EVERYTHING YOU NEED TO KNOW TO ACE AFTERNOON TEA
Afternoon Tea is the lovely tradition of breaking from the hustle and bustle of the day. Often enjoyed at a low table, with similarly low chairs, Afternoon Tea is served between the hours of 2 and 5pm. Not to be confused with High Tea, the traditional name for the English evening meal, which is served at a “high” dining table after 6pm, Afternoon Tea is less of a meal and more an occasion.
Luxury hotels often host daily tea services. Some of Mrs. B’s favorites include: Peacock Alley at the Willard (D.C.), Palm Court at the Plaza Hotel and the Pierre (NYC). While not a formal occasion, the dress code for tea is more elevated than what one might wear to run errands. You can always bet on smart casual as a safe choice.
Let’s say you’ve found yourself at a tea service. Perhaps the fine china, tiered trays and elegance feels intimidating. You are not alone. Afternoon Tea can be compared to the childlike practice of playing dress-up. Take the opportunity to indulge in the ceremony of it all, avoid the temptation to check your phone and be present, enjoying the company of those around you.
Now…time for tea!
Once you seat yourself, you may be asked which type you prefer: Cream Tea or Royal Tea:
- Cream Tea includes finger sandwiches, scones (a quickbread from Scotland, pronounced “skohn,” like the name John), and an assortment of tarts and small cakes
- Royal Tea would likely have the same fare (perhaps with a few trendy or expensive upgrades like caviar), with the inclusion of a glass of champagne – cheers!
Your treats will likely be served on a three-tiered tray with the savories at the bottom, scones in the middle and sweets at the top. Regardless of how they are served, they should be consumed in that order, treated as courses, which you and your fellow guests enjoy at the same pace. Moving on to a new tier before others have finished their bites could be considered rude or greedy.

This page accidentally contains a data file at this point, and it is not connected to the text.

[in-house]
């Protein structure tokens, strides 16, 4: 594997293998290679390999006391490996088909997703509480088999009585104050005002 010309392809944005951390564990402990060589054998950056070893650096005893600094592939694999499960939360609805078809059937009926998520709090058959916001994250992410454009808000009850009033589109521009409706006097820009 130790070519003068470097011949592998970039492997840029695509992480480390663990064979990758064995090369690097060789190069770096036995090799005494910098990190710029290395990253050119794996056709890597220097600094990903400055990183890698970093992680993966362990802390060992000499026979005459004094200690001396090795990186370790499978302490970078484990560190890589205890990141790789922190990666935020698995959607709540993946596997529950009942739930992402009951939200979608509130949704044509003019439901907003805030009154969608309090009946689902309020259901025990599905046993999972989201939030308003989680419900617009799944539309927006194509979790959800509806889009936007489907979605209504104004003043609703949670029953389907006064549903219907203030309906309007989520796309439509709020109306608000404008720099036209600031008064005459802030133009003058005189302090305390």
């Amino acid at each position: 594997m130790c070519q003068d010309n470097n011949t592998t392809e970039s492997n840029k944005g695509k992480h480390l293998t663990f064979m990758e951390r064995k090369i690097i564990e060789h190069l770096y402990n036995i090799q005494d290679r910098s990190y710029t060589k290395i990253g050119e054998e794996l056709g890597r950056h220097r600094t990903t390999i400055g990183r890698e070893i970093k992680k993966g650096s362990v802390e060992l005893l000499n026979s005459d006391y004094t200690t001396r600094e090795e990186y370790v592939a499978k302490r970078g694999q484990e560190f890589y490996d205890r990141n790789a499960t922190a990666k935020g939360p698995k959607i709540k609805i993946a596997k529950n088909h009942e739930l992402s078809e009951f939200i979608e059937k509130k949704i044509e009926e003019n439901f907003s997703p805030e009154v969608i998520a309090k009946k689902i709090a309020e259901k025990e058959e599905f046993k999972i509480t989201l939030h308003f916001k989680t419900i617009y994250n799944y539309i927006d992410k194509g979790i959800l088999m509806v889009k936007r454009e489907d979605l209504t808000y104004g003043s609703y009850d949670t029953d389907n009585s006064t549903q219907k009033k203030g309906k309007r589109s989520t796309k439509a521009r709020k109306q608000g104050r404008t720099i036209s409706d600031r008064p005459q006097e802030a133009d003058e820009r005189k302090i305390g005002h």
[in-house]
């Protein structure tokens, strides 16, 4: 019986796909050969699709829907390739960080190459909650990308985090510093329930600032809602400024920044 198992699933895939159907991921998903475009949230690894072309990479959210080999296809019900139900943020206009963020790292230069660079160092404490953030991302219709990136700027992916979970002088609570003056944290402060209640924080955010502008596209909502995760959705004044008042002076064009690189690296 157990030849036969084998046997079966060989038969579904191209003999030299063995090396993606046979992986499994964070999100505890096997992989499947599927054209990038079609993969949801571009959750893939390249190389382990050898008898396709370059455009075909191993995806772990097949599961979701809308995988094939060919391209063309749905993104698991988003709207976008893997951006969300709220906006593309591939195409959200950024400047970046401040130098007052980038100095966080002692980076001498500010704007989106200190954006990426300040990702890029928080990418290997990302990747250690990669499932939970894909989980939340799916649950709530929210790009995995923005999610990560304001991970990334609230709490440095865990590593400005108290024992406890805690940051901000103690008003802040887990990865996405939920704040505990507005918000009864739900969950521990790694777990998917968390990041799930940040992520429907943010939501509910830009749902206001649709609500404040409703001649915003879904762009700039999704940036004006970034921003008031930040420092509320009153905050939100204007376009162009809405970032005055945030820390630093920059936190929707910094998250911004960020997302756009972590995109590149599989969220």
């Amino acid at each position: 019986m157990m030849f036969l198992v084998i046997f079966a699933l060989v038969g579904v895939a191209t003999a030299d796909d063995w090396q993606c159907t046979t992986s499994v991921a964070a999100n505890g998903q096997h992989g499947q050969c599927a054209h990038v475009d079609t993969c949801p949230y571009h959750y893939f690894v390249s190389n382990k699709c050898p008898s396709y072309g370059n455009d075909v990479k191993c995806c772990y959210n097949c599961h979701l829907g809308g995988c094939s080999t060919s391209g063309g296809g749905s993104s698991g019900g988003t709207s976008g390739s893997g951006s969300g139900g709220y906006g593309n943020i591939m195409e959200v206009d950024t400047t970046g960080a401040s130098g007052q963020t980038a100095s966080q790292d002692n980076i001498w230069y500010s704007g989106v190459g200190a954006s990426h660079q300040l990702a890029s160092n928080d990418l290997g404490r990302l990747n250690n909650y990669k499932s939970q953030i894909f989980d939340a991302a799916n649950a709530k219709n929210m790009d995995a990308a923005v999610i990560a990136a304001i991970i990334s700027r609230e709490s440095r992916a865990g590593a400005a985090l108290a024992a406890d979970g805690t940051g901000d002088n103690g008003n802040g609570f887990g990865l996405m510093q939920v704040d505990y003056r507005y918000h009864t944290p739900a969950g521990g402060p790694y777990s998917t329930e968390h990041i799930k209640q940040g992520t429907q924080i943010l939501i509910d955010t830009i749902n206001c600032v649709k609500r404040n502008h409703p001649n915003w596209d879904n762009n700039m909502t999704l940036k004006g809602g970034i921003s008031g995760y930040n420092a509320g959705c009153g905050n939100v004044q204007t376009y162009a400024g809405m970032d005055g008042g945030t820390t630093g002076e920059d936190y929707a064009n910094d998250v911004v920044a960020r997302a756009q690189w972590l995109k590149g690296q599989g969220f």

Once you’re served, get acquainted with your surroundings. An Afternoon tea setting includes the aforementioned three tiered tray, fork & knife, tea cup with saucer, demitasse spoon, lemon wedges, tea strainer, tea pot, milk, sugar and tongs. One person (historically the host or whoever made the reservation) is designated to serve the tea to others (and will continue to be mindful and serve the tea throughout the duration). He or she may ask how you take your tea:
- weak – less tea will be poured for you to dilute with milk
- strong – more tea will be poured, leaving less room for milk
If you intend to enjoy sugar in your tea, you would add that once the tea is poured, stir and then if you like, add milk. If you enjoy sugar and lemon, you must omit the milk. If you’re a tea enthusiast, you know that milk, sugar and lemon are never added to green, oolong or white teas and Earl Gray is never enjoyed with lemon.
A few final rules you may not know to help you feel your most confident at tea:
- Finger sandwiches may be cut with a knife and fork, but are brought to your mouth with fingers
- Scones must be broken apart with the hands. Serve yourself jam and clotted cream on your plate first, then introduce them to your scone (the order you add these is up to you). Like finger sandwiches, scones are fellow “finger foods”
- Desserts are to be enjoyed at the very end (we save the best for last!)
- Never lift your saucer while seated – simply the tea cup will do
- Look into your tea cup while drinking (never over the rim)
- The correct way to hold a tea cup? Pinch the handle with your index finger and thumb rather than hooking your finger through
- And never ever slurp your tea 🙂
And there you have it – Mrs. B’s tips for enjoying Afternoon Tea. Remember, this time is not just about playing the part of a fancy aristocrat. Take your time and indulge slowly to fully appreciate the company you are with (and the delicious treats in front of you).
Please, tell us in the comments where you like to enjoy tea and what you love most about it!